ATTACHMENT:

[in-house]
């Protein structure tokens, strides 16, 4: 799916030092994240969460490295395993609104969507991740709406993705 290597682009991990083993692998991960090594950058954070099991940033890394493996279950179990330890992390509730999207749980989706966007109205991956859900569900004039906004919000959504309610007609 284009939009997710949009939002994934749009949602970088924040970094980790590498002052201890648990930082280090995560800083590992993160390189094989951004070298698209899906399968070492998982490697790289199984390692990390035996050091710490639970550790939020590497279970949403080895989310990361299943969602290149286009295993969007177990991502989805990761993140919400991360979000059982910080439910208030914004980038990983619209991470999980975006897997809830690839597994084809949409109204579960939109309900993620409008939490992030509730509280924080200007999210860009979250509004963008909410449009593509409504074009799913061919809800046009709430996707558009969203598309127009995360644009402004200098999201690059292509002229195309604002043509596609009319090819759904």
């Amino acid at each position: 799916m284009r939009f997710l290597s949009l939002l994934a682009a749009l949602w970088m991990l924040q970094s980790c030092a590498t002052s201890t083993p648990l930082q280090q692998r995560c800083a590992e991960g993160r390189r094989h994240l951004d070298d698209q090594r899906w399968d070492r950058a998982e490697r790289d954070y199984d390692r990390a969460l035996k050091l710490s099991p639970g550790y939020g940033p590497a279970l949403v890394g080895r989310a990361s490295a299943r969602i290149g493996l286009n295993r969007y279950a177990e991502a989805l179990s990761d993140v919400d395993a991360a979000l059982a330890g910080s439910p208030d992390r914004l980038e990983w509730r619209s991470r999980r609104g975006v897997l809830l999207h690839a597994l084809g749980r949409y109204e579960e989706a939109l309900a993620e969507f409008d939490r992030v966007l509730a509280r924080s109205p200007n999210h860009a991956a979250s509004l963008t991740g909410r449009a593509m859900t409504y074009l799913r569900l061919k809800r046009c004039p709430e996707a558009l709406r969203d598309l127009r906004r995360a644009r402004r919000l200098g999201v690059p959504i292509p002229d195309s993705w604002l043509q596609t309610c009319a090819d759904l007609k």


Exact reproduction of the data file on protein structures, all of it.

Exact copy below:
[in-house]
């Protein structure tokens, strides 16, 4: 799916030092994240969460490295395993609104969507991740709406993705 290597682009991990083993692998991960090594950058954070099991940033890394493996279950179990330890992390509730999207749980989706966007109205991956859900569900004039906004919000959504309610007609 284009939009997710949009939002994934749009949602970088924040970094980790590498002052201890648990930082280090995560800083590992993160390189094989951004070298698209899906399968070492998982490697790289199984390692990390035996050091710490639970550790939020590497279970949403080895989310990361299943969602290149286009295993969007177990991502989805990761993140919400991360979000059982910080439910208030914004980038990983619209991470999980975006897997809830690839597994084809949409109204579960939109309900993620409008939490992030509730509280924080200007999210860009979250509004963008909410449009593509409504074009799913061919809800046009709430996707558009969203598309127009995360644009402004200098999201690059292509002229195309604002043509596609009319090819759904």
């Amino acid at each position: 799916m284009r939009f997710l290597s949009l939002l994934a682009a749009l949602w970088m991990l924040q970094s980790c030092a590498t002052s201890t083993p648990l930082q280090q692998r995560c800083a590992e991960g993160r390189r094989h994240l951004d070298d698209q090594r899906w399968d070492r950058a998982e490697r790289d954070y199984d390692r990390a969460l035996k050091l710490s099991p639970g550790y939020g940033p590497a279970l949403v890394g080895r989310a990361s490295a299943r969602i290149g493996l286009n295993r969007y279950a177990e991502a989805l179990s990761d993140v919400d395993a991360a979000l059982a330890g910080s439910p208030d992390r914004l980038e990983w509730r619209s991470r999980r609104g975006v897997l809830l999207h690839a597994l084809g749980r949409y109204e579960e989706a939109l309900a993620e969507f409008d939490r992030v966007l509730a509280r924080s109205p200007n999210h860009a991956a979250s509004l963008t991740g909410r449009a593509m859900t409504y074009l799913r569900l061919k809800r046009c004039p709430e996707a558009l709406r969203d598309l127009r906004r995360a644009r402004r919000l200098g999201v690059p959504i292509p002229d195309s993705w604002l043509q596609t309610c009319a090819d759904l007609k």